As last season began I had no interest in what happened to my team, genuinely feeling that the club I had supported since a boy was no more and that the team now playing in sky blue were a new club – Thaksin’s – bearing an historic name; interestingly that emotion is one I have heard a lot of other people express more recently. But when I saw Richard Dunne wearing one of those blue shirts on the first Match of the Day of the season such feelings disappeared in an instant, but my doubts about the direction the club would be going in didn’t. “Prove me wrong, Thaksin,” I thought to myself, and with Sven’s hasty and blinkered dismissal my worst fears seem to have been realised, although I won’t say I told you so (especially when stories like this show how ridiculous it is to lump all foreign / rich owner together as if they are inevitably as one.)

Let’s be honest though. Taking last season in isolation Thaksin’s involvement has hugely benefited the club. It was his money that brought Eriksson, Petrov, Corluka and Elano to Eastlands, without his involvement we would never have finished where we did in the league. We are not the first or only club to sack a manager prematurely – indeed City are past-masters at it – but few dismissals seem as out-and-out stupid as does Eriksson’s. So thanks for last season, Frank, but since I am intending to support City until I die I am also looking to the future, and that is where I am concerned. So what of the future, and how will this episode affect it?

For Sven the future looks bright; he’s not all that bothered by events I’m sure. He’s rehabilitated his battered reputation in England, received a tidy bit of compensation, and now has another new job to look forward. In all he’s probably better off out of Eastlands, he’s sorted. But what of the future of the other actors in this story?

On the playing side of the club, in the immediate future there is the fact that Richard Dunne, the rock of our defence, apparently wants away; how much has his desire to leave got to do with the sacking of Eriksson I wonder – how will other players react when their contracts are up for renewal – and how easy will it be to replace someone who currently seems so irreplaceable? He certainly won’t be replaced by paying silly money to Ronaldinho just because we can as has been mooted, a deal that, if it goes through, seems more comparable to the time Melchester Rovers signed Spandau Ballet’s Martin Kemp than to an incidence of a serious football club building a team to challenge for a trophy.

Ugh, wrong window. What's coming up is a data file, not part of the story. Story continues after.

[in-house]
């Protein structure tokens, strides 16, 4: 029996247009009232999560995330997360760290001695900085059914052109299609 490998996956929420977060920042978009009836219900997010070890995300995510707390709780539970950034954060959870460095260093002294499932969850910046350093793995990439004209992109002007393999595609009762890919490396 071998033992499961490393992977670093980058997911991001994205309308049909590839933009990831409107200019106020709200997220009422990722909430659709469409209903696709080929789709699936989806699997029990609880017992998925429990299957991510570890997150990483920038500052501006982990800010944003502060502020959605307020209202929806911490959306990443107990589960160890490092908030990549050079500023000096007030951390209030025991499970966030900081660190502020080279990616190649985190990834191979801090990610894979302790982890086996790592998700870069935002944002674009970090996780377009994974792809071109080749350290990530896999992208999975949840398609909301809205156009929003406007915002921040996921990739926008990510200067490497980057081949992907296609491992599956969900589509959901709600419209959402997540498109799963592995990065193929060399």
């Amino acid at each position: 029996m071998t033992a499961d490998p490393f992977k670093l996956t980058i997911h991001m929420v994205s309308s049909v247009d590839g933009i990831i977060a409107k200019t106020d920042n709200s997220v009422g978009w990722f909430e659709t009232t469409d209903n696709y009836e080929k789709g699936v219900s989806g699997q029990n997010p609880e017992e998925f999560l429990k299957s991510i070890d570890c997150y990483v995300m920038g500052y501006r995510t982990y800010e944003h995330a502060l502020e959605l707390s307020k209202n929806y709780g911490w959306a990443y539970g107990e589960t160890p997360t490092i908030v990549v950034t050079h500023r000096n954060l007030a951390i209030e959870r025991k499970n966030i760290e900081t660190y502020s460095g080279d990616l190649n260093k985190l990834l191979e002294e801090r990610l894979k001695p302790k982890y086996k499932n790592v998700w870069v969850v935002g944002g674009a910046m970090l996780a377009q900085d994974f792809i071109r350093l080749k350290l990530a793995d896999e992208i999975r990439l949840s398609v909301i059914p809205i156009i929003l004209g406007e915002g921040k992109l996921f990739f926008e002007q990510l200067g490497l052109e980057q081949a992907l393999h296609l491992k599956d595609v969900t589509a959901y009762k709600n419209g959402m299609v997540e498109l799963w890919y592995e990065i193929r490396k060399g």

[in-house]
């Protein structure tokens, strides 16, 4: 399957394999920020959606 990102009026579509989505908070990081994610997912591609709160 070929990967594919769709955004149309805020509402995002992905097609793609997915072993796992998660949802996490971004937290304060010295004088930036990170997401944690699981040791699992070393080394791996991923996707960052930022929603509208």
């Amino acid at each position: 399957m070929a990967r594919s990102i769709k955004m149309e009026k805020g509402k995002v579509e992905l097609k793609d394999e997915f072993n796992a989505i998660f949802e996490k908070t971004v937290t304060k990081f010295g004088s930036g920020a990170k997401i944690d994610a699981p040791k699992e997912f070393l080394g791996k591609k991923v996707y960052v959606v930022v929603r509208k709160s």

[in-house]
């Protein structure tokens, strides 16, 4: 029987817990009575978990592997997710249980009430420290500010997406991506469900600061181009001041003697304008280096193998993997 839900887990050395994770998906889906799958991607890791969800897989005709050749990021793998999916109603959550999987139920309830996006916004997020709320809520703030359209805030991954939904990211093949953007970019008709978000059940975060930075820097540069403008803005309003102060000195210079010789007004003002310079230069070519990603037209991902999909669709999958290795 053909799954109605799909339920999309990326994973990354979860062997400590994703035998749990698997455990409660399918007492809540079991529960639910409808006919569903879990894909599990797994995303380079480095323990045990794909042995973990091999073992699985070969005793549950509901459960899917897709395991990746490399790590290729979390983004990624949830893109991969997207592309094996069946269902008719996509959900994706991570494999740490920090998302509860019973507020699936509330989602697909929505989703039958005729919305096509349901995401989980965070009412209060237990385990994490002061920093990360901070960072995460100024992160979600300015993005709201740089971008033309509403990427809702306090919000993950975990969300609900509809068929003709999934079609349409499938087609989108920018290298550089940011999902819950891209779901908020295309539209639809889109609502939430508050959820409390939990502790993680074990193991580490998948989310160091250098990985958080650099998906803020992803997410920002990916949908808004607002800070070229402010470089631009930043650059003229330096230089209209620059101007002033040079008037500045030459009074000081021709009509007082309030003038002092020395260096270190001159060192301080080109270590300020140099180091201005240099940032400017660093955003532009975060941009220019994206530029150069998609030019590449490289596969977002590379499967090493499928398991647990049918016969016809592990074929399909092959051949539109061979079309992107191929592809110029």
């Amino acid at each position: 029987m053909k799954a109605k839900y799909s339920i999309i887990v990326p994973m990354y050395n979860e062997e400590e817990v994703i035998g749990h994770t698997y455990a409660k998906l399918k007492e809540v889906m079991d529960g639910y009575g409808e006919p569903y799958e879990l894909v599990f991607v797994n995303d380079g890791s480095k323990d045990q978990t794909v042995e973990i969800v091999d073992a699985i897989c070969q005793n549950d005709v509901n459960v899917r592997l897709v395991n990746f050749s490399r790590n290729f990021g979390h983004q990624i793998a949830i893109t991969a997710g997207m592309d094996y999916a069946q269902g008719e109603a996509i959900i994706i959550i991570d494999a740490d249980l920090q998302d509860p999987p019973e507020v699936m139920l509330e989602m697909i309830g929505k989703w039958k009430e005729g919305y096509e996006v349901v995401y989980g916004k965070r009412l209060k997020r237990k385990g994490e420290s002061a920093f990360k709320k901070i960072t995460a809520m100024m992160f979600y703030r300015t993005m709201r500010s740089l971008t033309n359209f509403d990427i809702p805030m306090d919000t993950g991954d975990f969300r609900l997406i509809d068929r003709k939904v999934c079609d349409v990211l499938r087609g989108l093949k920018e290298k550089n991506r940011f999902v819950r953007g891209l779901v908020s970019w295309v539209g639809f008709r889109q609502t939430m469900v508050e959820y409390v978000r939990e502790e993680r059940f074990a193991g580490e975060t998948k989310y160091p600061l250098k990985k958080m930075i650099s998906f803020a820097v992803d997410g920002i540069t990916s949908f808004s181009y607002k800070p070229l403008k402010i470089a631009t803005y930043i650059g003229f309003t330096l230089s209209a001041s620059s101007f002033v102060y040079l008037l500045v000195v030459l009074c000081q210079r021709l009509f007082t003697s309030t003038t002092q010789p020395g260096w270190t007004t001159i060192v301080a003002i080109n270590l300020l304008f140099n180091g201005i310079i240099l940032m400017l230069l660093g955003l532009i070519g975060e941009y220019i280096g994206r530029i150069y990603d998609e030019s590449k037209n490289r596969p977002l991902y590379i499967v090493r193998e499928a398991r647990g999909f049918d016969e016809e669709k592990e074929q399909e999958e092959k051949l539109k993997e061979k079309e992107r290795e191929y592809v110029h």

Before the appointment of Mark Hughes I worried about who would accept the job, and why. I have no axe to grind with Hughes, regardless of the identity of one of his previous employers, and he has a promising record as manager; but what chance that promise is given the time to further develop at City? The sacking of Eriksson itself suggests an impatient, short-termism from the owners of the club, and short-termism can breed a short-termists, mercenary strain of manager who will happily sign a three-year contract knowing that the worst thing that could happen is for him to be sacked mid-contract and to be paid off handsomely. I don’t want to malign Mark Hughes’s motivation, but if I were him and considering trading in the stability of Blackburn for the supposed risk at City it would be a no-brainer, win-win situation; he can sign on the dotted-line safe in the knowledge that in the unlikely event that he is given the time to succeed then all’s well, but no matter how badly he fucks it up and no matter how short his reign he will still get his pay-off and a ready-made excuse that his failure was down to his inability to work for Thaksin. Then he can still get a new job based on his unblemished Wales and Blackburn CV.

And finally, to Thaksin himself; what has this episode done to his reputation, and what does the future hold? Well the main thing that has happened is that many of those who weren’t interested in his background in Thailand before and didn’t care what effect a monied and dictatorial owner would have on the club in particular and football in general have changed their minds. Football fans can be a fickle lot, and no one will mourn Sven’s passing or brook criticism of Thaksin if the club goes from strength to strength from here on is. But I can’t help worrying about just how many managers we may have to go through – at a potentially diminishing rate of return – in the hope that one may fluke a bit of success in their first season; and if success doesn’t come, how long before Thaksin becomes bored, loses interest, packs up and moves on? And if that does happen, where will City be then?